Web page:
THE BIG CONVERSATION:
State Democrats might be a little more chipper than expected this weekend as they descend on Corpus Christi for their state convention. For that, thank the Green Party.
Gearing up for their gathering this weekend, state Democrats were already experiencing a rare streak of political fortune, seeing Republicans squirm over the fallout from Apologygate and trumpeting a poll released this week showing Gov. Rick Perry and Democratic challenger Bill White in a dead heat. That good fortune continued Thursday as a judge ruled that the Green Party could not appear on the state ballot this fall.
Oh, and the whole thing implicated a former chief of staff to Perry.
The state Democratic Party had filed a suit against the Greens, whom it alleged had improperly — possibly with the backing of Republican forces looking to siphon votes from Democrats — gathered signatures to get their party on the ballot for the fall. State District Judge John Dietz issued the injunction Thursday, finding that donations funding the petition drive violated state laws banning corporate contributions.
Testimony incriminated Toomey, the former Perry staffer, who was said to have paid a University of Texas student to organize the drive.
Democrats pounced. "We're obviously never happy about making it difficult for parties or interests to get on the ballot," said Chad Dunn, general counsel for the state Democratic Party, according to The Associated Press. "But we couldn't stand for corporations coordinated by the inner circle of Rick Perry's office trying to buy access for another party."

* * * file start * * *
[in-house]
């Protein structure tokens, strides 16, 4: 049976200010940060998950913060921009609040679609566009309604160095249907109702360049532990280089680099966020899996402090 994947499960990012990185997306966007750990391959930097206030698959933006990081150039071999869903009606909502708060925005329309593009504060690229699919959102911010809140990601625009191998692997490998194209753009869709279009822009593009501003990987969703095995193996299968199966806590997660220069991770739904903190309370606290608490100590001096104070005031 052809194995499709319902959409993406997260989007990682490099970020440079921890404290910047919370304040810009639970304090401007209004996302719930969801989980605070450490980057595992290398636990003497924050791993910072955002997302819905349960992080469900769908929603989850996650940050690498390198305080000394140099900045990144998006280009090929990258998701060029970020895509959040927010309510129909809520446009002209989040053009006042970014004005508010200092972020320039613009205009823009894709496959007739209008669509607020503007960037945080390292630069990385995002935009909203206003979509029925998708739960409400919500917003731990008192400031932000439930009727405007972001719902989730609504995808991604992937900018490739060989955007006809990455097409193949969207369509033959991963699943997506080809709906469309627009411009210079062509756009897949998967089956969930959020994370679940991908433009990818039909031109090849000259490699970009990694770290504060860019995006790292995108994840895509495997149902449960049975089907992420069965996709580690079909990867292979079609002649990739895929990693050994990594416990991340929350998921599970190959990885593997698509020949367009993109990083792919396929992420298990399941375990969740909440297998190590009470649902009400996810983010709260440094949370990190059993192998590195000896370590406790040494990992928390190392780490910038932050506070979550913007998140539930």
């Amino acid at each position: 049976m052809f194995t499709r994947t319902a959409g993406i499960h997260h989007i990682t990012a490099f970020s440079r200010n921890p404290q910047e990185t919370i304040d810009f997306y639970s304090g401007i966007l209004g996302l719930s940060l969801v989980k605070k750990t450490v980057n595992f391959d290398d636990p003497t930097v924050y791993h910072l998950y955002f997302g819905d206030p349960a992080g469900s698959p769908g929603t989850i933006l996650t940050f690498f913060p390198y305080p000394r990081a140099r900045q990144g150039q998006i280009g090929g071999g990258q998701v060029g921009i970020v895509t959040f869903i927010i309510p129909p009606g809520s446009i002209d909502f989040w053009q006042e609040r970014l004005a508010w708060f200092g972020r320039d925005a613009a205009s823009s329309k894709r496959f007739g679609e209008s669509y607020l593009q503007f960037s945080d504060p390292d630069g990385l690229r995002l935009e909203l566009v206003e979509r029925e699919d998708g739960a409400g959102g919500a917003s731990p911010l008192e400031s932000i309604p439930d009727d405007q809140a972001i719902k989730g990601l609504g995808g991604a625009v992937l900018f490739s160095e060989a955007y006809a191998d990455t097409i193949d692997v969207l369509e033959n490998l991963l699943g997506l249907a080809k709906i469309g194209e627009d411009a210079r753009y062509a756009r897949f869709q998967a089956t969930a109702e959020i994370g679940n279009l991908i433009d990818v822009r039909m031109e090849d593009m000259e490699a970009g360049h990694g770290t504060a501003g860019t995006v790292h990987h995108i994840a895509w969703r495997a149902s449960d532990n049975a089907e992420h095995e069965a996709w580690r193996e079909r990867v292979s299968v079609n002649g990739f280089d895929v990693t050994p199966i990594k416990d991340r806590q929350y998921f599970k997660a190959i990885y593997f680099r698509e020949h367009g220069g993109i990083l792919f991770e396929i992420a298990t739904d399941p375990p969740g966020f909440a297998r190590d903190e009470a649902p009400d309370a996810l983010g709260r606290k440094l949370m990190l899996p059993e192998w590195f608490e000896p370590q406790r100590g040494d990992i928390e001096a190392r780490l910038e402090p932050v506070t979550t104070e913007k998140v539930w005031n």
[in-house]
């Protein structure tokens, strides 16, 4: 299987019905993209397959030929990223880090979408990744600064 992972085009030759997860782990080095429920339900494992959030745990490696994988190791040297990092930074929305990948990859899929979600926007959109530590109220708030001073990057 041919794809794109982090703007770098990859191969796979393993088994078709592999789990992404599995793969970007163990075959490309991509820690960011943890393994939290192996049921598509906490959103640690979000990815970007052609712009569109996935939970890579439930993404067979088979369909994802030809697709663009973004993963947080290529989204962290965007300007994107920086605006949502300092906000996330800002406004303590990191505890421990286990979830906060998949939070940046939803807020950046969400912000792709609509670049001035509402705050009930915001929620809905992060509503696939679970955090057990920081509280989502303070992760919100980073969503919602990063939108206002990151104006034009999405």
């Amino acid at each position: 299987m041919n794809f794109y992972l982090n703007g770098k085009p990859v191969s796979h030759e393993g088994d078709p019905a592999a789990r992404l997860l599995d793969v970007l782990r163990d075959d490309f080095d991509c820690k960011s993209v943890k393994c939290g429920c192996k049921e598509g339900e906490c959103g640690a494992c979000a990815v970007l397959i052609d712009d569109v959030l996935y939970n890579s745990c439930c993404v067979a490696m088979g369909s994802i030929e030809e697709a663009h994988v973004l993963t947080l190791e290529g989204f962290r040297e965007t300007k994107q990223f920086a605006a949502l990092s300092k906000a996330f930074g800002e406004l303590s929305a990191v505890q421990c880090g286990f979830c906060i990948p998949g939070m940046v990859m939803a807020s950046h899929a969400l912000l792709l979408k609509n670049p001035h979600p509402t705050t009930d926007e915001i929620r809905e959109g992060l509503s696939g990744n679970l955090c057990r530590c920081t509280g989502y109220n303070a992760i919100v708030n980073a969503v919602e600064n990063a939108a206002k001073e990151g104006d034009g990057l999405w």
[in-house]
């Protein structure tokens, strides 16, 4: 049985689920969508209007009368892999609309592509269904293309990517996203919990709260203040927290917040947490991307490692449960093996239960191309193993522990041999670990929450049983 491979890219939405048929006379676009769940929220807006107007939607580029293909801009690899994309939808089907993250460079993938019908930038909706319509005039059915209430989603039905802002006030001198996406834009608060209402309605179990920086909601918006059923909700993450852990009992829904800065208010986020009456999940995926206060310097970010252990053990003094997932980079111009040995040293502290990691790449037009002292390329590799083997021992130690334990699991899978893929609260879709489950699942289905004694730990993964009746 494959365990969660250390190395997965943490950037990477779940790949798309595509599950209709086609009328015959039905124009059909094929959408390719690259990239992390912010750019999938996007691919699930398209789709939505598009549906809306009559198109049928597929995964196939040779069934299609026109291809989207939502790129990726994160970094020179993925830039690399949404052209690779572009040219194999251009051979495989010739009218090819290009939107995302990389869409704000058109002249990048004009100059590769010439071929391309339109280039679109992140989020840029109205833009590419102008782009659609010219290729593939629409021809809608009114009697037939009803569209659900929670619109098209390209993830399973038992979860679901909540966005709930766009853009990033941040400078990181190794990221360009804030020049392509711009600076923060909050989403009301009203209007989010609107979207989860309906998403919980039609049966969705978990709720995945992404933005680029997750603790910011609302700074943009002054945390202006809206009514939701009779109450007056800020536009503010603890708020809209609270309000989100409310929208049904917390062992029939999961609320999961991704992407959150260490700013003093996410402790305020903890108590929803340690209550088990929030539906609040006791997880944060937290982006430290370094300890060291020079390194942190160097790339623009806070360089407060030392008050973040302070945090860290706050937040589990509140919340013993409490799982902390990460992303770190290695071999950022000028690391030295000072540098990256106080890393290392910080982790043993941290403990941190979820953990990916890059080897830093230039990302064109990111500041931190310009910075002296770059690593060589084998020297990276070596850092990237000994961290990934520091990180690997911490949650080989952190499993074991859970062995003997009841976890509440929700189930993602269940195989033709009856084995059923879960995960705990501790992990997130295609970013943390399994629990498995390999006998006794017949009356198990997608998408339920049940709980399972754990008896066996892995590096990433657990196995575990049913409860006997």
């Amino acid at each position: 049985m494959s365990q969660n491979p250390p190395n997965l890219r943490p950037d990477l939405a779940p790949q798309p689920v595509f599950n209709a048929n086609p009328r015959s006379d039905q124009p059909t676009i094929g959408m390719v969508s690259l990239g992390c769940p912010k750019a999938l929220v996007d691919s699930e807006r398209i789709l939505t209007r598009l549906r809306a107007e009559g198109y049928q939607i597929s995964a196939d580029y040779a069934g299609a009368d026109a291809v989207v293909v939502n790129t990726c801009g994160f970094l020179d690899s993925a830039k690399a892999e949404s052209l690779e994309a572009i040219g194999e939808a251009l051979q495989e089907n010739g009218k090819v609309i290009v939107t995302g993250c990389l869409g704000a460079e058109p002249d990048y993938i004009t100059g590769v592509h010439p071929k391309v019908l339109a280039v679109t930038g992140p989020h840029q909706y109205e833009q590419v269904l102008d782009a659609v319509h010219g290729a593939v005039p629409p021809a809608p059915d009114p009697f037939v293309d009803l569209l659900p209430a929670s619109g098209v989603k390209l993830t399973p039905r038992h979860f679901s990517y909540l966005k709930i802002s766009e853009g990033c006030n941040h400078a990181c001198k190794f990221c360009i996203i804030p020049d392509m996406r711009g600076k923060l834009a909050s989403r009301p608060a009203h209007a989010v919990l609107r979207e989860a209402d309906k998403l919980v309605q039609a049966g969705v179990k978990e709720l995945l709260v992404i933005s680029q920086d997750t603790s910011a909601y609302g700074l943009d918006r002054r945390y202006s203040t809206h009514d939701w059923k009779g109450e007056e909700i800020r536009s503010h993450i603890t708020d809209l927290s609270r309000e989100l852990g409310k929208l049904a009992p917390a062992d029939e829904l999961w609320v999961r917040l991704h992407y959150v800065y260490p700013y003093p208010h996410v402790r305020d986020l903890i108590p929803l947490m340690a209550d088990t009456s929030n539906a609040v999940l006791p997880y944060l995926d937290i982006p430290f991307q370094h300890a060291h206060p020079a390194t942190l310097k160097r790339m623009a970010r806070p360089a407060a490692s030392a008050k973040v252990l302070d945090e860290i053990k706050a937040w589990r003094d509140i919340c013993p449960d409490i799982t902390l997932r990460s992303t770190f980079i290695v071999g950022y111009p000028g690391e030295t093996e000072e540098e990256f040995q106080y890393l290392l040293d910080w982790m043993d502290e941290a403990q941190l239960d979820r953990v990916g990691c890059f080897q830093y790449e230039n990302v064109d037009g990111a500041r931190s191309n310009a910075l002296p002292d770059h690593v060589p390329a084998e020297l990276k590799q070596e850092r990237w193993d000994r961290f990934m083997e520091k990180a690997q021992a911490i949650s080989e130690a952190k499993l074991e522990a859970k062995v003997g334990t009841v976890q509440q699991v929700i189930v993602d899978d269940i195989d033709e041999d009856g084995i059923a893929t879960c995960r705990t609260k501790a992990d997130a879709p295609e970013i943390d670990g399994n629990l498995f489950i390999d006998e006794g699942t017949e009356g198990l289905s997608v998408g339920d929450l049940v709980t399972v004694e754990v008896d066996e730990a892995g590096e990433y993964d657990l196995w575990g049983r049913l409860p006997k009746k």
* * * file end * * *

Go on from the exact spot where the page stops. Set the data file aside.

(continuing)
Perry's campaign denied any involvement with the petition or with Toomey.
Meanwhile, as Democrats do their dance, look for another dance to shuffle its way back into the spotlight this weekend as the party revisits that funny little jig, the "Texas Two-Step." The Tribune's Brandi Grissom — who will be covering the convention this weekend with the Trib's Reeve Hamilton and Ben Philpott — has a report, as does the Houston Chronicle.
- With the convention under way, it's all eyes on Bill White's ears. Er, ideas. "I'm a mainstream person who is a fiscal conservative," he tells The Dallas Morning News. "I believe in opportunity, which means improvements in public education and higher education. We also have people of deep faith in our party, including me. And we don't use a party to proselytize our faith." The former Houston mayor will deliver the keynote address tonight.
- Some former Enron workers are on edge after the Supreme Court ruled that a lower court should review the conviction of the company's former CEO, Jeffrey K. Skilling.
"Bill White's policies are so far out of touch, he's going to have trouble reaching out to Republicans, independents and a majority of Texans." — Mark Miner, spokesman for Gov. Rick Perry, on the conventional wisdom that White has made inroads with Republicans after the divisive intraparty fighting between Perry and U.S. Sen. Kay Bailey Hutchison
Some down-ballot Democrats hope to ride White's coattails to victory — Dallas Morning News
Public workers must wait for new health law benefits — Austin American-Statesman
The Town George W. Bush Made Famous Has Changed — The Texas Tribune
Competition hot for Texas lottery contract — The Associated Press